6. Guzmania delivers a Batting Average better than .260, and hits 30 dingers. I'm trying to recreate 2004 for him. If he hits Nate's predictions, so much the better.
7. Zimmerman delivers, and we see a solid ball player.

and for myself...

8. Attendance at 15 games.
9. Chipwich's at at least 5 games.
10. One entry into Coyote Ugly after a game
11. One night of total stupidity at the ball park, involving not driving and a lot of beer.
12. A win on Jun 24, just to have some personal gratification on beating the Orioles while at Camden Yards decked out in Nats gear.

Who else has something? Are we really looking at a depressing sub-.500 year (and thus should take comfort in little things like those above), or am I setting the bar too low?

March 14, 2006

I'd Walk 607 Feet for a New Stadium

First, Lease Day. Now, Stadium Day. Next, Owner Day? (Followed shortly, one hopes, by Tar-and-Feather Jim Bowden Day.) But today... today was a day to celebrate mediocre architecture. I'm sorry, I know this is good news, but I'm underwhelmed. It's exactly what I was expecting. Click here for WaPo's virtual tour of the animated mock-ups of the theoretical stadium.

Miss Chatter was all over this story. I continue to be amazed by the industry and ingenuity of the Nats Blogosphere, whose members have obtained press credentials, interviewed leading authors and slashed Jim Bowden's tires. (Ok, not the last one, but a guy can dream.) Other Natmosphere reactions here, here, here, here and here, but not here.

My take: There are a few nice touches... the asymetrical outfield, the grand staircase leading into the stadium, the relationship between the rounded stadium exterior and the sharply-angled team offices. There are a few serious issues... the stratospheric upper decks, the cliched outfield restaurant that Capitol Punishment considers an homage to the 1960's National Park Service aesthetic, the freakin' PARKING GARAGE beyond the outfield! (The first time someone's windshield gets busted, expect a new round of steroid testing.) But overall, the impression is just blah. It's not strikingly ugly. It's safe, it's functional, it's definitely from the same people who brought you the Washington Convention Center.

But really, all that is nitpicking. Any new home buyer can testify that $611 million don't go as far as it ought to in the D.C.-area, and this is what it buys when you have no owner, no single unified vision, and no one to foot the bill for the limestone, glass, architectural flourishes and gold-plated bidets needed to make an iconic stadium. MLB and the city missed an opportunity to craft something great, but I'm confident that 41,000 bleacher bouncin' fans on a summer night can make up for that.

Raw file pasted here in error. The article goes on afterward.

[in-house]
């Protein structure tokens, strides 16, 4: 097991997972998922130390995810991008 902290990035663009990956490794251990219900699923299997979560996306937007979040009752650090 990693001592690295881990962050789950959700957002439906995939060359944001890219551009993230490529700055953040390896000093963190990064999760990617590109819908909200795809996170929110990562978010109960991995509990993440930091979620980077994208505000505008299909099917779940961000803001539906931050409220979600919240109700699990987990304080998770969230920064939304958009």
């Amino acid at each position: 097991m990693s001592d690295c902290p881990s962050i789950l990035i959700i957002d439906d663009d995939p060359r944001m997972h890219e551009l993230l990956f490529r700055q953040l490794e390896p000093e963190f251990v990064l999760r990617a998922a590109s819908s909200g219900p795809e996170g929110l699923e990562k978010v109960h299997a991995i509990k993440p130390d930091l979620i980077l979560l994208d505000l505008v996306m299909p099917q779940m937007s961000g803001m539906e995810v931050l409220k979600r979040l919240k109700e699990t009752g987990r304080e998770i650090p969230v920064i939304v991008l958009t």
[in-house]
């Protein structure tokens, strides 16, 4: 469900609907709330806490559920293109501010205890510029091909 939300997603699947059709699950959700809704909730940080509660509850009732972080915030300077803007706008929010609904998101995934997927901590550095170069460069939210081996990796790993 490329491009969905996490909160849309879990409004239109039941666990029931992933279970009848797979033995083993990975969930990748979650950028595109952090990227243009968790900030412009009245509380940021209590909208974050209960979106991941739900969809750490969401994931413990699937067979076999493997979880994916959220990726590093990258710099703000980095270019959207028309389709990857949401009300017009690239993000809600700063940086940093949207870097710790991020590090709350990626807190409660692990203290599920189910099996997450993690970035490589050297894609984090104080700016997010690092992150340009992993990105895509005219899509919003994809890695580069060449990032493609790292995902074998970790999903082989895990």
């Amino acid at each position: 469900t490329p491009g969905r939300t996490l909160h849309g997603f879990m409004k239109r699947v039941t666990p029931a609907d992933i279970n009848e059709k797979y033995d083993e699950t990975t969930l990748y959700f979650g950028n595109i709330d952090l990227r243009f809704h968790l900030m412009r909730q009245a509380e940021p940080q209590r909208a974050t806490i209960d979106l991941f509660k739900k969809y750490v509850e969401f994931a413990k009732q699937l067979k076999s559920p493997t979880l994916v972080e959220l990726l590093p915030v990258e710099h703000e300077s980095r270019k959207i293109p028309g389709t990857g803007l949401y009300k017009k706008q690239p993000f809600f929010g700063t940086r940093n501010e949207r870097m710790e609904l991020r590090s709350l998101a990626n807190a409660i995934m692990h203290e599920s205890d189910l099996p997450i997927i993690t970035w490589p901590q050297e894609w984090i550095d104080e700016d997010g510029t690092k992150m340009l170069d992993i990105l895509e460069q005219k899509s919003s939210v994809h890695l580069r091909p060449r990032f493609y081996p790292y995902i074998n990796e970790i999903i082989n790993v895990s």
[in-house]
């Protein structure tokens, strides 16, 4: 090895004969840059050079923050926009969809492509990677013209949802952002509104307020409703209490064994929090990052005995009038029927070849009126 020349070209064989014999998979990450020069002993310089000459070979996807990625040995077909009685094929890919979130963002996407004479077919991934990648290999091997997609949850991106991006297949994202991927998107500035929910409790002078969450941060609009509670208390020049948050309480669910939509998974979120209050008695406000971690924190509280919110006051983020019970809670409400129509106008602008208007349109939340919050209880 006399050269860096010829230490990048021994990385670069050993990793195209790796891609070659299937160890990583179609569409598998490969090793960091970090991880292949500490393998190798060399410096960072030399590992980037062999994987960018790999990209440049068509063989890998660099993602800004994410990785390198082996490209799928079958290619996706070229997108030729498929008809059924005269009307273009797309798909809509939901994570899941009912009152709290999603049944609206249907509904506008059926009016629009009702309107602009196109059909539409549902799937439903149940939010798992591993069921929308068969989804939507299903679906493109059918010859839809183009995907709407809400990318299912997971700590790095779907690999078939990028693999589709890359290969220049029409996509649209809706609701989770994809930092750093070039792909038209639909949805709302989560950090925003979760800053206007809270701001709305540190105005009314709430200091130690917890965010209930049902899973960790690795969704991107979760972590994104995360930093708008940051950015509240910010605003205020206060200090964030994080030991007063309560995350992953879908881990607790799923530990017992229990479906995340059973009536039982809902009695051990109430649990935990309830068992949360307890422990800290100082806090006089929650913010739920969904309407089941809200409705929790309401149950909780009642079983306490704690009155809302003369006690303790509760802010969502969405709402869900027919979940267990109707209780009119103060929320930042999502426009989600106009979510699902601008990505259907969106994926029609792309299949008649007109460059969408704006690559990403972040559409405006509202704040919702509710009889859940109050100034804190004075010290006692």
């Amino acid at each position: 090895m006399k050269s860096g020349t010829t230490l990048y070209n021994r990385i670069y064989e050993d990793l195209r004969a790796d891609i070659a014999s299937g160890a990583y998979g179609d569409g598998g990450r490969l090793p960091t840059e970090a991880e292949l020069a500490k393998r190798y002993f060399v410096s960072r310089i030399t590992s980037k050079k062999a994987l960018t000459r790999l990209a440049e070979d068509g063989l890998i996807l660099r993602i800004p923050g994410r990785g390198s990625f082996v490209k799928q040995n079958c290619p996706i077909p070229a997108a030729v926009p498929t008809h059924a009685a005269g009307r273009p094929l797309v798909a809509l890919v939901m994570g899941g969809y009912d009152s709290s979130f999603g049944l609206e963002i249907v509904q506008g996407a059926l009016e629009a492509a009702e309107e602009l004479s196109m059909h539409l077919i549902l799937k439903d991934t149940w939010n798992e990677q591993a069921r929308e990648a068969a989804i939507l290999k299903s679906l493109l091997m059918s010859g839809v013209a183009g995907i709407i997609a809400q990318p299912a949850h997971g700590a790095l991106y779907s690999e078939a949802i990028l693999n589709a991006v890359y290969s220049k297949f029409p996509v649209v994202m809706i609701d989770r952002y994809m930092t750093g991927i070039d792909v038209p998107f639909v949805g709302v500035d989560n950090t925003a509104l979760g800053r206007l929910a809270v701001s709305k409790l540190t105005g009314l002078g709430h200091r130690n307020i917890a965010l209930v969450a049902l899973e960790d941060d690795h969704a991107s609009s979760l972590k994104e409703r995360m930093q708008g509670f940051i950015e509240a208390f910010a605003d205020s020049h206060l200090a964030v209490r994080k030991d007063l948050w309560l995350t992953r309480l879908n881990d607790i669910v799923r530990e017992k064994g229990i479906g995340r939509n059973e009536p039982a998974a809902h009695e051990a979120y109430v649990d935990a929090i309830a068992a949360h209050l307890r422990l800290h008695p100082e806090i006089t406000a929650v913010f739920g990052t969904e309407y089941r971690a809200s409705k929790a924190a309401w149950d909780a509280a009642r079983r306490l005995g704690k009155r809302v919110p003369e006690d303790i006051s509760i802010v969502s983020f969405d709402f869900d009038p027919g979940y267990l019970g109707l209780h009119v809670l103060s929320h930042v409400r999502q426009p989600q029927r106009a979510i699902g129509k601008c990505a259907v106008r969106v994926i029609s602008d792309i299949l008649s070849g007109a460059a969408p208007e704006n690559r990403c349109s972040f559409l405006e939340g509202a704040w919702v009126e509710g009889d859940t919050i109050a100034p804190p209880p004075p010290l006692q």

March 12, 2006

Broadway is Dark Tonight

The federal Receding Hairline Mapping Project just got a three year funding commitment. Nick Johnson signed a 3-year, $16.5M contract extension that could keep him around until the new stadium opens. Congratulations to Nick the Stick, who does everything you could ask of a big league player except stay healthy. Last year's bruised foot was the textbook definition of a freak injury, but it came on the heels (pun intended) of a broken cheekbone, a strained back, a fractured hand and a slew of other injuries. Still, as the WaPo article notes, $5.5M/year could end up being a steal for a player with Nick's skills. Those of you with surplus good karma are implored to send some Nicky's way. Four consecutive healthy seasons isn't too much to ask, right?

The big loser here is minor league 1B Larry Broadway, who was optioned out of big league camp earlier this week. Broadway is a lot like Nick the Stick, a big lefty first baseman with decent power and a history of injuries. Now that Nick is committed to DC for the forseeable future, Larry has become redundant. Obviously, no franchise really needs two injury-prone lefty corner infielders, but Nats Farm Authority makes a good argument for keeping him around, at least until that Larry Broadway for Jake Peavy deal comes together.

Jim Bowden, fresh off his own contract extension, has apparently decided which Nats he would build around, if given the opportunity. With Johnson and Brian Schneider signed to long-term deals, Trader Jim is turning his attention to injured right fielder Jose Guillen and petulant won't-be left fielder Alfonso Soriano. Neither of these guys deserves a long-term deal from the Nats, and the possibility that either or both might get one is just one more reason that Jim Bowden should be shown the door the day after new ownership is announced, regardless of how disruptive it might be to the franchise.